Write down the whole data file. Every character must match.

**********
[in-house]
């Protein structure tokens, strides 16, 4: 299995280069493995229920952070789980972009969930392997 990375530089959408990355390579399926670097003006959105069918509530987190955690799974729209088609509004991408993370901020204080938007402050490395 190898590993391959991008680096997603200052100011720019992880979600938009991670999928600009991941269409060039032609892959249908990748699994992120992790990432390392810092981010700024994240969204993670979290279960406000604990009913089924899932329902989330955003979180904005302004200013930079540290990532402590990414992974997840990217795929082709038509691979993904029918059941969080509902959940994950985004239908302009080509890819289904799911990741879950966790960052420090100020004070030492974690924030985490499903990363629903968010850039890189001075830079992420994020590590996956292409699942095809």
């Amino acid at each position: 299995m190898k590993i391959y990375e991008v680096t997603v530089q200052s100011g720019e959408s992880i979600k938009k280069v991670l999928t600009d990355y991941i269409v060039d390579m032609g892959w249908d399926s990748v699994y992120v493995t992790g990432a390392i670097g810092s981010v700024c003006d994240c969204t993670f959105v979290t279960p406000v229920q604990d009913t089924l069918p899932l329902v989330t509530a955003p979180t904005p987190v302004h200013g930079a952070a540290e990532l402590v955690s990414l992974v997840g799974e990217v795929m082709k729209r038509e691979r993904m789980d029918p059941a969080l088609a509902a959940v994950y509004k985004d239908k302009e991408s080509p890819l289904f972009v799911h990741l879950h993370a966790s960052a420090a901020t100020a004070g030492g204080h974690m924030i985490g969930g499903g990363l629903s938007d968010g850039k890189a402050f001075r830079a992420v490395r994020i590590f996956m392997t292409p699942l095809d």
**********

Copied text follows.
[in-house]
């Protein structure tokens, strides 16, 4: 299995280069493995229920952070789980972009969930392997 990375530089959408990355390579399926670097003006959105069918509530987190955690799974729209088609509004991408993370901020204080938007402050490395 190898590993391959991008680096997603200052100011720019992880979600938009991670999928600009991941269409060039032609892959249908990748699994992120992790990432390392810092981010700024994240969204993670979290279960406000604990009913089924899932329902989330955003979180904005302004200013930079540290990532402590990414992974997840990217795929082709038509691979993904029918059941969080509902959940994950985004239908302009080509890819289904799911990741879950966790960052420090100020004070030492974690924030985490499903990363629903968010850039890189001075830079992420994020590590996956292409699942095809």
């Amino acid at each position: 299995m190898k590993i391959y990375e991008v680096t997603v530089q200052s100011g720019e959408s992880i979600k938009k280069v991670l999928t600009d990355y991941i269409v060039d390579m032609g892959w249908d399926s990748v699994y992120v493995t992790g990432a390392i670097g810092s981010v700024c003006d994240c969204t993670f959105v979290t279960p406000v229920q604990d009913t089924l069918p899932l329902v989330t509530a955003p979180t904005p987190v302004h200013g930079a952070a540290e990532l402590v955690s990414l992974v997840g799974e990217v795929m082709k729209r038509e691979r993904m789980d029918p059941a969080l088609a509902a959940v994950y509004k985004d239908k302009e991408s080509p890819l289904f972009v799911h990741l879950h993370a966790s960052a420090a901020t100020a004070g030492g204080h974690m924030i985490g969930g499903g990363l629903s938007d968010g850039k890189a402050f001075r830079a992420v490395r994020i590590f996956m392997t292409p699942l095809d």